ATLANTA—Based on better-than-expected first quarter performance, CBRE Hotels’ Americas Research (CBRE) has enhanced its outlook for 2018. According to STR, U.S. hotels enjoyed a 3.5 percent increase in revenue per available room (RevPAR) during the first quarter of 2018, exceeding the 2.5 percent RevPAR gain expected by CBRE for the period. Accordingly, CBRE is now forecasting a 2.8 percent annual increase in RevPAR for U.S. hotels in 2018, a 0.3 percentage point enhancement over the 2.5 percent mark published in CBRE’s March 2018 Hotel Horizons report.
“We continue to be impressed by the ability of the U.S. economy to support demand growth for accommodations away from home,” R. Mark Woodworth, senior managing director of CBRE Hotels’ Americas Research, says. “Helped by an expanding economy, first quarter 2018 lodging demand grew at 3.0 percent, a full 1.1 percentage points greater than anticipated. This sustains 33 consecutive quarters of demand growth, a streak that started in the first quarter of 2010.”
Given the strong first quarter performance, CBRE’s 2018 annual forecast for growth in lodging demand has increased from 1.8 percent in its March forecast report to 2.1 percent in the June edition. With the nation’s lodging supply forecast to grow by 2.0 percent, this now flips the occupancy projection from a 0.1 percent decline to an increase of 0.1 percent. “Looking toward 2019, we foresee another year of occupancy growth. This will mark 10 consecutive years of increases in occupancy and five consecutive years of record occupancy levels,” Woodworth notes.
“With sustained record occupancy levels, we also are starting to see the return of some pricing power for U.S. hoteliers,” adds John B. (Jack) Corgel, Ph.D., professor of real estate at the Cornell University School of Hotel Administration and senior advisor to CBRE Hotels’ Americas Research. “Ever since the U.S. lodging industry achieved a new all-time high occupancy level in 2015, we have observed a slowdown in the pace of annual changes in average daily room rates (ADR). This is counterintuitive to basic economic principles. However, based on the strong performance observed during the first quarter of 2018, we are forecasting a 2.7 percent annual increase in ADR for 2018. This is greater than the 2.1 percent annual change in ADR during 2017.”
The Hurricane Factor
The impacts of hurricanes Harvey and Irma that hit Texas and Florida during late summer 2017 impacted year-over-year changes in U.S. hotel performance. As noted before, lodging demand increased during the first quarter of 2018 at a pace of 3.0 percent. Yet by the year’s end, CBRE is forecasting the annual increase to be just 2.1 percent.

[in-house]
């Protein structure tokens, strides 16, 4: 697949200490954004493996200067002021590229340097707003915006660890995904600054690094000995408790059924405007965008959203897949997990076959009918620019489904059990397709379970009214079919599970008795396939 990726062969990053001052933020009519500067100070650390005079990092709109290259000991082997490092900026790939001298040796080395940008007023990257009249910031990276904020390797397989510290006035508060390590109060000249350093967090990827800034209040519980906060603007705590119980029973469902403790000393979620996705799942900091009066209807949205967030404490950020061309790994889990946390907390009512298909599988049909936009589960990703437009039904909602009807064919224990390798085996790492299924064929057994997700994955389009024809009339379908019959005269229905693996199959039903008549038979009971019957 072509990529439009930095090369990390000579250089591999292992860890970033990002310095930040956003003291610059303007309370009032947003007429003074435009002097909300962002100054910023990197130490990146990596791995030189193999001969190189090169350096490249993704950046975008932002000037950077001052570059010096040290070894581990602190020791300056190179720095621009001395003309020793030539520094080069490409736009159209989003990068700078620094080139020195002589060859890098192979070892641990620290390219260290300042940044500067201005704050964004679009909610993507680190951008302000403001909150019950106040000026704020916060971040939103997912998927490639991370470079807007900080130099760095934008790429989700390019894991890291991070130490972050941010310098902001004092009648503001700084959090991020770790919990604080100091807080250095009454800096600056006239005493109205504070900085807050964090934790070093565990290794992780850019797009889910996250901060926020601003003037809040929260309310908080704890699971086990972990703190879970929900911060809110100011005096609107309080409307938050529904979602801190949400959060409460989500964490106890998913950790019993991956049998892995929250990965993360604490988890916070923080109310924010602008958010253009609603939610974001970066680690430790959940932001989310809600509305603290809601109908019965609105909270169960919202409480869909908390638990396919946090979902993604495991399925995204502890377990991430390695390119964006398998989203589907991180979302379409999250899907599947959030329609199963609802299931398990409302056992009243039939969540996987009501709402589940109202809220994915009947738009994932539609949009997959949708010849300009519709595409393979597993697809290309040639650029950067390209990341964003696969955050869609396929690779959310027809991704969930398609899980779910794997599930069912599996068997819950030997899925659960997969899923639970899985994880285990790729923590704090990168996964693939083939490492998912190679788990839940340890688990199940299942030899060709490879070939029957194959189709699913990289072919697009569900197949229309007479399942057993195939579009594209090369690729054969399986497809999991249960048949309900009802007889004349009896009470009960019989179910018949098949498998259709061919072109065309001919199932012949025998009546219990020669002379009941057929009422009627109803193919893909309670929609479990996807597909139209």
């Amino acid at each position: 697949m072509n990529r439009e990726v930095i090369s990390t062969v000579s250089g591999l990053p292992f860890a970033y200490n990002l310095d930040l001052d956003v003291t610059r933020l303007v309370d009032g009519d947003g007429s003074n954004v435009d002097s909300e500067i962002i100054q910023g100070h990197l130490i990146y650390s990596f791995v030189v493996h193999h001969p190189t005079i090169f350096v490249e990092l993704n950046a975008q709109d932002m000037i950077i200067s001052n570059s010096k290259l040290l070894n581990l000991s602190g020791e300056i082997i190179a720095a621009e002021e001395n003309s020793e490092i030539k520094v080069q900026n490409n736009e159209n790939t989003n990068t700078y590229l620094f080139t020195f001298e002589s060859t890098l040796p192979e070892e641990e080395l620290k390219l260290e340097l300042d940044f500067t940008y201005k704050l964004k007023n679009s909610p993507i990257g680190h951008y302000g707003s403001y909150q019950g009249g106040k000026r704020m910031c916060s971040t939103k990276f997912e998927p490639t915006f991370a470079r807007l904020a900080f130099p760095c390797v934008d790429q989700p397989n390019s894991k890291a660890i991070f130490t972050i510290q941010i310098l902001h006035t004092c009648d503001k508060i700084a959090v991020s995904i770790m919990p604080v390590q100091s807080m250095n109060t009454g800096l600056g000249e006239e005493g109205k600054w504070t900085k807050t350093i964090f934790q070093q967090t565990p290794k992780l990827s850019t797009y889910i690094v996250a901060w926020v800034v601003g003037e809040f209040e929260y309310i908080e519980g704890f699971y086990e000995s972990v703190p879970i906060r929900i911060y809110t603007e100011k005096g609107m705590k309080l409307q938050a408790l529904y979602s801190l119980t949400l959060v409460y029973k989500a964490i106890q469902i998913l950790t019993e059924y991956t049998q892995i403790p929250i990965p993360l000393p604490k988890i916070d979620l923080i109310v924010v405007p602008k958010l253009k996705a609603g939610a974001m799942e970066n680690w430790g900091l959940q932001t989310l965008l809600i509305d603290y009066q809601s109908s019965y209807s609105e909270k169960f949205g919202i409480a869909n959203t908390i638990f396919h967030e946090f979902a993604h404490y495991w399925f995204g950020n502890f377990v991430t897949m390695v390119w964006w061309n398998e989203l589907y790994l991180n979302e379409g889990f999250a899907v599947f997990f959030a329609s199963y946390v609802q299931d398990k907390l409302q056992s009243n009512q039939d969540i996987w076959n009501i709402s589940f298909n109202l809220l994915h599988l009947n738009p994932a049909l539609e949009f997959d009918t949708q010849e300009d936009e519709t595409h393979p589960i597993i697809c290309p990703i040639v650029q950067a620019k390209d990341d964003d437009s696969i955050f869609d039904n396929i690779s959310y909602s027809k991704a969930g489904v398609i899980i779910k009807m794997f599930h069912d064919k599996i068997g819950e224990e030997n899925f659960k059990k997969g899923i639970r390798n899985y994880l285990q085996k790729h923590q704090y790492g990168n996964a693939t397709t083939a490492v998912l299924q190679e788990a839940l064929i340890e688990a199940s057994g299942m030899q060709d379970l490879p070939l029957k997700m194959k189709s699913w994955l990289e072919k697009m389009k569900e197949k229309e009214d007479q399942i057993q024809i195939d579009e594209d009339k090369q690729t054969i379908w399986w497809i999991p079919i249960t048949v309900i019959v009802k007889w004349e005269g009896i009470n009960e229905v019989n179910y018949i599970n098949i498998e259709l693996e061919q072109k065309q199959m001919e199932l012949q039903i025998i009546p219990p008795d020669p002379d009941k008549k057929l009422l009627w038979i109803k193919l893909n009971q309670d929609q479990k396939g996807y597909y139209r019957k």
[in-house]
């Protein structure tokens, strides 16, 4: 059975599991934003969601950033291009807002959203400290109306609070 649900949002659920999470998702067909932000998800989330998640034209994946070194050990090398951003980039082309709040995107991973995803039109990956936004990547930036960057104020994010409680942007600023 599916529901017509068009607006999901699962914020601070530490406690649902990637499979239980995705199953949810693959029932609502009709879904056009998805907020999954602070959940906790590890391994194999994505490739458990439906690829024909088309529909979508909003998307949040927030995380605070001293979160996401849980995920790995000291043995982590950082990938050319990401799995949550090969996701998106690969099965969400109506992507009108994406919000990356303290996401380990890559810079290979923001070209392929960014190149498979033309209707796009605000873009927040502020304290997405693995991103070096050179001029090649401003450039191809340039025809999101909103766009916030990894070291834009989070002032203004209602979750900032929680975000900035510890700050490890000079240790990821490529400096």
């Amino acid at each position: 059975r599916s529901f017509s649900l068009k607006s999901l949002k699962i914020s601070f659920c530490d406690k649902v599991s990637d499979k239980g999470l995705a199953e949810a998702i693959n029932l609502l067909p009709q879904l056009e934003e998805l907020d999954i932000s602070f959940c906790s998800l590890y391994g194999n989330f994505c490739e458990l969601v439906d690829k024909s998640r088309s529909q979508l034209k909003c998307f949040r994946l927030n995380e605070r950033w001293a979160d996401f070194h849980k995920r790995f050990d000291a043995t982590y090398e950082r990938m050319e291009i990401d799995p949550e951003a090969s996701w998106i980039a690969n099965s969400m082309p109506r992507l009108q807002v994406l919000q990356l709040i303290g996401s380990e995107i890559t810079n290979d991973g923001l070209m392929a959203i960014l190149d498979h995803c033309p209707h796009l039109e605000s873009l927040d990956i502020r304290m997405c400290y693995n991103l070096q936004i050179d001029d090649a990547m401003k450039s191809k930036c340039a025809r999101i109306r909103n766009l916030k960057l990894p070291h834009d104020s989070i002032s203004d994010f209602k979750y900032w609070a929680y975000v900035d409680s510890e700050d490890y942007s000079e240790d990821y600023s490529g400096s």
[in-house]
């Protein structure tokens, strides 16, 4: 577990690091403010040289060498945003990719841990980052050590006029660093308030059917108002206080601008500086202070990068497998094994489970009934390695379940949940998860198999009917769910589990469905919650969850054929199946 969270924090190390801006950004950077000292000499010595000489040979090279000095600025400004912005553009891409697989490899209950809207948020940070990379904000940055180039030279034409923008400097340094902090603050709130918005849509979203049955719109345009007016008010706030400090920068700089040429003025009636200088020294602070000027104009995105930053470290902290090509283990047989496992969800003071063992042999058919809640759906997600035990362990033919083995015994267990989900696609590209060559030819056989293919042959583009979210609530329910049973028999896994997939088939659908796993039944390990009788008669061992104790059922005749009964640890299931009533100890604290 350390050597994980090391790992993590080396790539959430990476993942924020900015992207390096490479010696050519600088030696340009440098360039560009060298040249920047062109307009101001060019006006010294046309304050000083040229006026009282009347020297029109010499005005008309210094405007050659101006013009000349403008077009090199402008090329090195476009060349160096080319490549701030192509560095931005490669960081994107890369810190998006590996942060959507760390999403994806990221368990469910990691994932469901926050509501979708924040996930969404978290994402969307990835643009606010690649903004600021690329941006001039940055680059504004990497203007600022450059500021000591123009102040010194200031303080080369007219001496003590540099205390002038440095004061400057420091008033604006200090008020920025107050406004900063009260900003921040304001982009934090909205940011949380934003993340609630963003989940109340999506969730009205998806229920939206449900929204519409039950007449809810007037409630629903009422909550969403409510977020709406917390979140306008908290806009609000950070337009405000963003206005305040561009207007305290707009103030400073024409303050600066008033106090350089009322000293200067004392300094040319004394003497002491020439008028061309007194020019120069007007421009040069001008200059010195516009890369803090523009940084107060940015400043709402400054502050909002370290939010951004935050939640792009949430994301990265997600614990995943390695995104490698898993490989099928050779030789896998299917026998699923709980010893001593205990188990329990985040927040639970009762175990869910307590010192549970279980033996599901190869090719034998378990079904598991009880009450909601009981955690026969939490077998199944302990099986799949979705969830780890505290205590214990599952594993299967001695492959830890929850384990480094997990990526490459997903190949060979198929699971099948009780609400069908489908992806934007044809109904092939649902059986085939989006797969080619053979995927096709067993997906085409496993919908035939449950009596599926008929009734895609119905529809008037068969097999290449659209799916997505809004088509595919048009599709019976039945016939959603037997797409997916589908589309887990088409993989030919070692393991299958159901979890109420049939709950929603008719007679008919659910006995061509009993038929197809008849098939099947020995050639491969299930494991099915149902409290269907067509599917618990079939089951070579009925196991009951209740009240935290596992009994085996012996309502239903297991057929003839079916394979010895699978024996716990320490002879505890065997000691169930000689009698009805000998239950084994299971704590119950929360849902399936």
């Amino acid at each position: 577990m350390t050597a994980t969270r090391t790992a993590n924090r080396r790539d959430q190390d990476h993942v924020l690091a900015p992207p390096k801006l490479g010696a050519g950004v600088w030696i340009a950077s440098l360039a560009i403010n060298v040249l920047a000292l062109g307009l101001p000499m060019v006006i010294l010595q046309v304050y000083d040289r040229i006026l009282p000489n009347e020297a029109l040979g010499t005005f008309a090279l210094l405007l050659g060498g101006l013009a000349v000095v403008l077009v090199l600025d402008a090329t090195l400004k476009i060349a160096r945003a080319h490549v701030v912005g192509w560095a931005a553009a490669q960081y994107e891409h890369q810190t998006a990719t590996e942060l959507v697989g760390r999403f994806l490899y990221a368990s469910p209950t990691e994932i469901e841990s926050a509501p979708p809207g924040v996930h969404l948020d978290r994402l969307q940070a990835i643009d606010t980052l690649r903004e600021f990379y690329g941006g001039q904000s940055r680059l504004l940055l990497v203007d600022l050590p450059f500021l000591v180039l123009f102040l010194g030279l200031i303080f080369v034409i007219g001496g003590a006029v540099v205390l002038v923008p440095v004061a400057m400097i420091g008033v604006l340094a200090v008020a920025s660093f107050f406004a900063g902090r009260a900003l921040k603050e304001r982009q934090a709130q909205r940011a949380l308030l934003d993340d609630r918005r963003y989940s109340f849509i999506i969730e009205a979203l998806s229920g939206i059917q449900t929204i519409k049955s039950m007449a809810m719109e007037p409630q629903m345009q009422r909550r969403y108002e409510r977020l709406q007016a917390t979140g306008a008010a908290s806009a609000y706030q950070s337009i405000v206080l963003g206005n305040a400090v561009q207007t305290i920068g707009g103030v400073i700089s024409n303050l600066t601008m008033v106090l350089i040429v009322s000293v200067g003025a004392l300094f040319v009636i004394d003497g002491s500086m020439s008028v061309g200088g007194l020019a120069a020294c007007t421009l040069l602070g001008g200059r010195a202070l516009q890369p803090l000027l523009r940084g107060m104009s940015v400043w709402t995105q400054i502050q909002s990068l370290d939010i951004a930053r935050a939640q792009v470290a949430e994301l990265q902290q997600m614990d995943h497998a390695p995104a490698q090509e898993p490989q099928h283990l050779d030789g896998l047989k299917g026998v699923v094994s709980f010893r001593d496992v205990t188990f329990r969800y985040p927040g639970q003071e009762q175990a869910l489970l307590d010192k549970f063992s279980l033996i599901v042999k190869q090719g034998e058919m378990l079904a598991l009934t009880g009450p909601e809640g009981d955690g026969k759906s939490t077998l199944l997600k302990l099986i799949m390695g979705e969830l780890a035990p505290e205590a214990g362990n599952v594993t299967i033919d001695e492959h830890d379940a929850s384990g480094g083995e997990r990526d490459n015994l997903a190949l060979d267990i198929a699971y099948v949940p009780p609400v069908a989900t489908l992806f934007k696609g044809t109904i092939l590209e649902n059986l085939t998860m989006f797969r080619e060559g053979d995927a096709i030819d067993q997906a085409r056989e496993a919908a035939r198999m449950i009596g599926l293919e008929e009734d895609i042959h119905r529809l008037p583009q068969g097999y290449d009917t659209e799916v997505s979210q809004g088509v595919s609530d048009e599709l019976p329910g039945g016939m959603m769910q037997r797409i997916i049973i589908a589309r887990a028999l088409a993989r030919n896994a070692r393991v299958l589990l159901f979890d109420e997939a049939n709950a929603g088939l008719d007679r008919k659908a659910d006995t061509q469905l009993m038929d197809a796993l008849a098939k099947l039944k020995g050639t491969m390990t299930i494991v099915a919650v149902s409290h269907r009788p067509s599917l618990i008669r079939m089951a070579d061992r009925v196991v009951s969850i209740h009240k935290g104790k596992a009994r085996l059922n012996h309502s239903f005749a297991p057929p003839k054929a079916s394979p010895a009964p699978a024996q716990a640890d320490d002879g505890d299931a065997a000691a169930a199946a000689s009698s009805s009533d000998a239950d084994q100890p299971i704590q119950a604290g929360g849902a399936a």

“As a result of the hurricanes, we saw a 3.7 percent increase in demand during the fourth quarter of 2017. This was generated by displaced citizens in need of shelter, as well as rescue workers, remediation crews, and insurance adjusters in need of lodging,” Corgel observes. “Barring another unforeseen significant event, we do not believe this level of demand growth can be sustained in the fourth quarter of 2018. That, combined with the high occupancy levels traditionally achieved during the summer months, puts a seasonal cap on the potential for demand growth during the last three quarters of the year.”
Impact from the 2017 hurricanes also can be seen in the 2018 forecasted performance of individual markets. However, the impact will be different between Texas and Florida. For 2018, CBRE is forecasting declines in both occupancy and ADR for hotels in the Houston lodging market. Conversely, four Florida markets—West Palm Beach, Miami, Orlando, and Jacksonville—are projected to achieve the greatest annual increases in ADR among the 60 markets in the Hotel Horizons universe.
“In general, the supply of available hotel rooms in the Houston market was less impacted by Hurricane Harvey, compared to Florida where Hurricane Irma caused a number of properties to remain closed through the first quarter of 2018,” Woodworth says. “Therefore, in Houston, the occupancy and ADR boost received in 2017 will not be matched in 2018. Conversely, the lingering closure of hotels in Florida has helped sustain the hurricane-related occupancy and ADR increases into the 2018 first quarter busy season. This will have a positive impact on their annual performance.”
“We are bullish on the performance of U.S. hotels during 2018 and the depth of the fundamentals supporting our forecast. The continual achievement of record occupancy levels, combined with improved ADR growth, should provide all industry participants with a sense of comfort. The magnitude of revenue and profit growth may not be spectacular, but it appears to be very sustainable,” Woodworth concludes.